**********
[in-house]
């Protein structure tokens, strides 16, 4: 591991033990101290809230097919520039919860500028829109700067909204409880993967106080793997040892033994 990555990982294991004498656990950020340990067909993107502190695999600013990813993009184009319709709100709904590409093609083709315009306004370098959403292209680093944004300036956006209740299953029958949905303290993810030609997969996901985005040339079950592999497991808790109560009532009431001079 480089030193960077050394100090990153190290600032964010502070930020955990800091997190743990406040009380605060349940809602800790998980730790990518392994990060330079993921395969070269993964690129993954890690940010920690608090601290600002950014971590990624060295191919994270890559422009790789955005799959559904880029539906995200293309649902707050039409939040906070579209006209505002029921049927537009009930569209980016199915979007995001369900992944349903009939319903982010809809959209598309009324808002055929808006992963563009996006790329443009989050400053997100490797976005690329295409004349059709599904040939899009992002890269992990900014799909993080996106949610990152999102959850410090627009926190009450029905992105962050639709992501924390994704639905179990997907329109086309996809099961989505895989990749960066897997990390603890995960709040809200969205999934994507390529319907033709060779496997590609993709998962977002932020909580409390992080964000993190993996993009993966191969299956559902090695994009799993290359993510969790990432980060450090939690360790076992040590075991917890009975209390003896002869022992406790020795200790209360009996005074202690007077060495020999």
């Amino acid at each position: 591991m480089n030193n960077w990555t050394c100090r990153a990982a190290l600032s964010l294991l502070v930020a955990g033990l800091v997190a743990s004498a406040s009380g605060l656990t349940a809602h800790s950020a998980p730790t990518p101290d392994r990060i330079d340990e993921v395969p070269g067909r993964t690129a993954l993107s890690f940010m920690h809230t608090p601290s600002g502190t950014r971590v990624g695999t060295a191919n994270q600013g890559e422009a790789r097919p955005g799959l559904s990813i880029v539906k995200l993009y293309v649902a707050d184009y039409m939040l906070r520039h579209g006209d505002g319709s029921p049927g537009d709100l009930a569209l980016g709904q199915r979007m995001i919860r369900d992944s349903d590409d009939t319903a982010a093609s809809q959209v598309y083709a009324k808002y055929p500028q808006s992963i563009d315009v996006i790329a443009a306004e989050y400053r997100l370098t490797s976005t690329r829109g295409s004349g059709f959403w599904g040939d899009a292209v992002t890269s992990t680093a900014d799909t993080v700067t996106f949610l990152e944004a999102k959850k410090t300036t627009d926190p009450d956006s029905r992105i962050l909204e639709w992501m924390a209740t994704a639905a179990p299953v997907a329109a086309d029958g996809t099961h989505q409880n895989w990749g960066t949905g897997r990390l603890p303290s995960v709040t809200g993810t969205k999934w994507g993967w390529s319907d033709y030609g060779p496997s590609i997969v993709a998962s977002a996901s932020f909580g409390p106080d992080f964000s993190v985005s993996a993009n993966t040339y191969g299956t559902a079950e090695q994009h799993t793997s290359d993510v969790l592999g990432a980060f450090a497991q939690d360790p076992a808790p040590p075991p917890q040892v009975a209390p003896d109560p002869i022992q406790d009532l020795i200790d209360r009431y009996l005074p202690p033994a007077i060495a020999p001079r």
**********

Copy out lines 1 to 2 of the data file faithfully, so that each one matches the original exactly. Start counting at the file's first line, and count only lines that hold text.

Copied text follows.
[in-house]
């Protein structure tokens, strides 16, 4: 591991033990101290809230097919520039919860500028829109700067909204409880993967106080793997040892033994 990555990982294991004498656990950020340990067909993107502190695999600013990813993009184009319709709100709904590409093609083709315009306004370098959403292209680093944004300036956006209740299953029958949905303290993810030609997969996901985005040339079950592999497991808790109560009532009431001079 480089030193960077050394100090990153190290600032964010502070930020955990800091997190743990406040009380605060349940809602800790998980730790990518392994990060330079993921395969070269993964690129993954890690940010920690608090601290600002950014971590990624060295191919994270890559422009790789955005799959559904880029539906995200293309649902707050039409939040906070579209006209505002029921049927537009009930569209980016199915979007995001369900992944349903009939319903982010809809959209598309009324808002055929808006992963563009996006790329443009989050400053997100490797976005690329295409004349059709599904040939899009992002890269992990900014799909993080996106949610990152999102959850410090627009926190009450029905992105962050639709992501924390994704639905179990997907329109086309996809099961989505895989990749960066897997990390603890995960709040809200969205999934994507390529319907033709060779496997590609993709998962977002932020909580409390992080964000993190993996993009993966191969299956559902090695994009799993290359993510969790990432980060450090939690360790076992040590075991917890009975209390003896002869022992406790020795200790209360009996005074202690007077060495020999």